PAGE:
Engaging young workers in unionism
With 8% union density among young people, it would appear that the connection to militant union history has thinned as time has passed. Young people seem increasingly unaware of their rights at work, what pay they’re owed and that unionisation and collective bargaining are how to win against corrupt bosses. Mitch, a summer intern, shares his views on engaging young workers.
In the face of increasing casualisation and the backwards slide of workers’ rights, how are unions and unionists turning this on its head to ensure the next generation are engaged and ready to fight?
To consider how unions can best maximise the recruitment of young workers, our case studies should come from unions that cover industries with overall good union density and, above all, industries that can be organised most readily. Considering that apprentices make up around 10% of our 19,000 members, the ETU is a good example of a union in an industry with a strong history that takes measures to engage young workers.
Reaching out to young people
The ETU appears to make recruiting young workers a matter of union business. The union first advertises its benefits in an easily accessible tab on its website, showing exactly what they have to offer workers. They even have their benefits on pull-out paper banners inside ETU-branded pens. The union makes concerted efforts to offer material benefits to young workers beyond the promise of backing them during disputes with employers. In a time of disconnection from the proud history of unionism, low union density and ineffective unions gutted by anti-union law or corporatisation, visible and tangible benefits for members is an important as a first port of call for prospective members. Especially important are benefits that are considered useful to young workers, like ambulance cover, insurance and superannuation.
Information is the key
The ETU goes further to make sure apprentices coming into the industry are aware of the union and what it offers its members. Omar, the apprentice officer, hosts presentations at TAFEs and trade schools around Melbourne. I sat in on a presentation in a room full of pre-apprentices literally a week into their course. The presentation involved practical advice about EBAs the union had negotiated and cautionary advice about domestic jobs that push electricians to ‘work live’. The union had also supplied tote bags filled with merchandise that were given out after the presentation to people who could answer questions relevant to their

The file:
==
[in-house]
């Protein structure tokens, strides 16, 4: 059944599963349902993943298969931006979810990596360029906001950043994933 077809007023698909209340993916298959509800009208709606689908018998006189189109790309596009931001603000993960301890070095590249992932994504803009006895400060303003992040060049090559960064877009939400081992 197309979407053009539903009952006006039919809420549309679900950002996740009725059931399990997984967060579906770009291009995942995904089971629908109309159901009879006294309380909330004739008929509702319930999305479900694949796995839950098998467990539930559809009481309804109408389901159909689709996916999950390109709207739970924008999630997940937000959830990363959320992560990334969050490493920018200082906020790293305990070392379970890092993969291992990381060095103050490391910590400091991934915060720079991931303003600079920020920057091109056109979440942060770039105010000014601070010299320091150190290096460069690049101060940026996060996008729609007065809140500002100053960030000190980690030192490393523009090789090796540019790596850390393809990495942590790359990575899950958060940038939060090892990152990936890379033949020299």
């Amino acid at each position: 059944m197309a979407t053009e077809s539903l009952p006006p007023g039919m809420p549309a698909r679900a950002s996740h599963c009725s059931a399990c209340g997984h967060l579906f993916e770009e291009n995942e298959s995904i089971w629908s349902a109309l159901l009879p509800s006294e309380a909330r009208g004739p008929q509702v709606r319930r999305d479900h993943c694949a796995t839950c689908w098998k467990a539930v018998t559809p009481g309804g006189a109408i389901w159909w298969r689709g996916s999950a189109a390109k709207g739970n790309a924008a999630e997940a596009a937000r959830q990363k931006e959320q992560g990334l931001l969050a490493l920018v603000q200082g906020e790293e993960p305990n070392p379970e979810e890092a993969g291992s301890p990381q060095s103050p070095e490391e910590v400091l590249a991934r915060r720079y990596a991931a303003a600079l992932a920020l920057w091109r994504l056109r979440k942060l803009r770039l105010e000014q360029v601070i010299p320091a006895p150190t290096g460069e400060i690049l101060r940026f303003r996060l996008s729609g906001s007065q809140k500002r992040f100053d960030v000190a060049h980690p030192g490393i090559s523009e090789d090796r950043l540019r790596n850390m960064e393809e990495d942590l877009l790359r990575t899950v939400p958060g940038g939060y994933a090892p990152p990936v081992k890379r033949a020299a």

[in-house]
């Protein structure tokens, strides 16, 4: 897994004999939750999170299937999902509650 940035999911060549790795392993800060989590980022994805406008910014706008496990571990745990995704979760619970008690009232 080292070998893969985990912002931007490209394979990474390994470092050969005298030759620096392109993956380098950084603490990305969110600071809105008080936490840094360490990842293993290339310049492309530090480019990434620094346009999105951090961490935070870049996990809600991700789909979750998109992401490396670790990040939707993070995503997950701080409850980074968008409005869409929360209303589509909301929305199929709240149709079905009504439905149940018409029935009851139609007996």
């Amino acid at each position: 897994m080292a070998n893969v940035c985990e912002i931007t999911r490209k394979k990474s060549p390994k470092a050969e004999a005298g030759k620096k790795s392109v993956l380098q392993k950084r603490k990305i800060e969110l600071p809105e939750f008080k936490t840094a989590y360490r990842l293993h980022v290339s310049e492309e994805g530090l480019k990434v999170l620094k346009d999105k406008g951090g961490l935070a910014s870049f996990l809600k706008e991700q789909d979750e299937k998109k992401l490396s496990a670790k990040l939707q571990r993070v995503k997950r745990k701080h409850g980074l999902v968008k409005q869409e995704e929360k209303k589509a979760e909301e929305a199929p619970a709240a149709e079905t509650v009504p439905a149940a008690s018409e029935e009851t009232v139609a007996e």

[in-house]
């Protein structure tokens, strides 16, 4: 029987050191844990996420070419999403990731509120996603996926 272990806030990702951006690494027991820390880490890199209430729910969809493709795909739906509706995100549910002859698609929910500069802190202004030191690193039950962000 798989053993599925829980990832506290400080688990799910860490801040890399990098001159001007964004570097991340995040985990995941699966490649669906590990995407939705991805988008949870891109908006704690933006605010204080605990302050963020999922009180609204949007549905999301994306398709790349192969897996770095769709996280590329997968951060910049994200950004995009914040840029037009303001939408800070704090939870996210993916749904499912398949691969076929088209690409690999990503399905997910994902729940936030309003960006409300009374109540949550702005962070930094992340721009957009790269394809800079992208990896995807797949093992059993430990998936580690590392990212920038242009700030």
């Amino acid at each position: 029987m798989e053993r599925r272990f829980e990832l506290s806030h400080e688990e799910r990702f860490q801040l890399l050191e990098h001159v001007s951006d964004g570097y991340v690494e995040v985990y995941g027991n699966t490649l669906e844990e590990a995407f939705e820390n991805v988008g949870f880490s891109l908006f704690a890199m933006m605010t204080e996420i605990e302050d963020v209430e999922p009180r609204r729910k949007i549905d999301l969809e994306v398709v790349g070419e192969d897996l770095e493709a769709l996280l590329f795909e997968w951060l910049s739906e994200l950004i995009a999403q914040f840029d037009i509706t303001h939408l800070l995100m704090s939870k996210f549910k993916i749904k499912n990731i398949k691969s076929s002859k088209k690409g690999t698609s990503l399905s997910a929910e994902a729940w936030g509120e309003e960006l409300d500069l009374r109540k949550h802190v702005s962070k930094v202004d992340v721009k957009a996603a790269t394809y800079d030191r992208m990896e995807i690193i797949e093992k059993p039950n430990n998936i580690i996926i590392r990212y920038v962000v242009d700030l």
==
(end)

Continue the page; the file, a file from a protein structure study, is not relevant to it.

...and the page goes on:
rights at work.
The ETU also produces a handbook for apprentices that highlights young workers’ rights at work, useful contacts in the industry and practical and well-presented information about the electrical trade and the union. It even has a QR Code that can be scanned to add the apprentice officer’s phone number to your phone contacts. As well as this, the ETU has a phone application with useful features on it that are accessible to young members.
Above all, there is subsidised training for members offered at the ETU office. The program operates in partnership with Holmesglen and offers electrical workers practical training pertaining to the trade. It is also subsidised based on employment level.
The $3 million the ETU has put into this training facility, plus the other non-tokenistic attempts at engaging young workers into unionism show the ETU’s sincerity in its goal. An increase of women in the union would be a project worth engaging with, but the number of apprentices that are dues-paying members speaks for itself. Comparative to other unions with bigger membership bases, the ETU’s attempts to engage young people in unionism has been notably successful, even in times where union density is so low.
This article is from the Autumn 2017 issue of the ETU's members magazine. You can read the digital edition here.